this tech article I will go over the steps for rebuilding the E36 front
The first step is
Jack up the front end of the car, put it on jack stands and remove the
wheels. Use Wayneís tech article on jacking up the front of the E36 for
Before we actually
take the calipers off, I recommend spraying the whole assembly with a good
quality brake cleaner. This will make the job a bit easier and you wont have
to worry about crud and grime getting in places where wrenches and sockets
will be going. Whenever I am doing brake jobs or anything that will be
dirty, I usually head down to the local self-serve car wash, pop off the
tires, get a can of brake cleaner and spray everything. Then I simply steam
clean it all off.
Once clean, this is how
you do it.
the hood and locate the brake fluid reservoir. Take the cap off and place a
piece of plastic over the top, use something like saran wrap or cellophane.
When you put the cap back on, this will help to create a vacuum and keep the
brake fluid from draining out of the lines.
next step is to disconnect the brake pad sensor wire from the connector.
(Note: the brake pad wear sensor is only on the driverís side, disregard
this step on the passenger side) You will now want to loosen the brake line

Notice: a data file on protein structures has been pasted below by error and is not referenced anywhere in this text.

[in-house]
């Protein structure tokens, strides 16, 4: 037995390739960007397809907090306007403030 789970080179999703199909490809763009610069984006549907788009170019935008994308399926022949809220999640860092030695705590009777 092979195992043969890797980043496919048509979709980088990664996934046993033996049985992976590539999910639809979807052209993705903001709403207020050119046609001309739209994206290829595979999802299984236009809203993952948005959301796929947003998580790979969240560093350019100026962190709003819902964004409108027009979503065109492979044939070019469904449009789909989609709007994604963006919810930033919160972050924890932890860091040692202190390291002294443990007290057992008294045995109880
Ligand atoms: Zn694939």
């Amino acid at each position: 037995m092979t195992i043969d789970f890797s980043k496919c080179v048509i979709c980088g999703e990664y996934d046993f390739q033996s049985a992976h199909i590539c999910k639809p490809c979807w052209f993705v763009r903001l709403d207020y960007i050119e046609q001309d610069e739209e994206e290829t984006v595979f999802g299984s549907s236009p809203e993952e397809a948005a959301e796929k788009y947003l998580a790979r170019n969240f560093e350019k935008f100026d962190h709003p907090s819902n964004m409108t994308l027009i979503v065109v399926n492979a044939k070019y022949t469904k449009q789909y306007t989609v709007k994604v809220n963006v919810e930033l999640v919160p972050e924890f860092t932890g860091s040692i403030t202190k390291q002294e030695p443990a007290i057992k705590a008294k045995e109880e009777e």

where it threads into the caliper. Iíd use a good penetrant spray to
prevent stripping or seizing. Use an open-end wrench to loosen the fitting
and then snug it back up. Loosening this fitting now will make removing the
brake line much easier later on.
look at the caliper spring clip on the outside of the caliper. This is the
brake pad retaining clip. Remove it by carefully prying it off with a
look at the back of the caliper, you will notice two plastic inserts inside
of two rubber grommets. Use a screwdriver to pry the plastic inserts out of
the rubber grommets. Directly behind the inserts are two 7mm Allen head
bolts. These are the caliper guide bolts. Use a 7mm Allen key and remove
these two bolts.
remove the caliper from the rotor assembly, it will simply pull off. Remove
the brake pads as well. One brake pad will be pressed into the caliper
piston. Simply pull the pad out of the piston.
now need to remove the brake line from the caliper. Simply loosen the
fitting and pull the brake line out of the caliper. You will need to plug
the end of the brake line to keep brake fluid from leaking out as well and
keeping dirt and grime from getting into the line. A good way of doing this
is to place a small plastic baggie over the end of the line and use a zip
tie to hold it tight. Itís also a good idea to have a drip tray or oil pan
under the caliper at this time to catch any leaking fluid. Remember, brake
fluid will eat paint, so take care not to get it anywhere near the vehicle.
With that the
calipers removed from the vehicle, we can now begin to rebuild them. The
first step is to push the pistons out of the caliper. Place a block of wood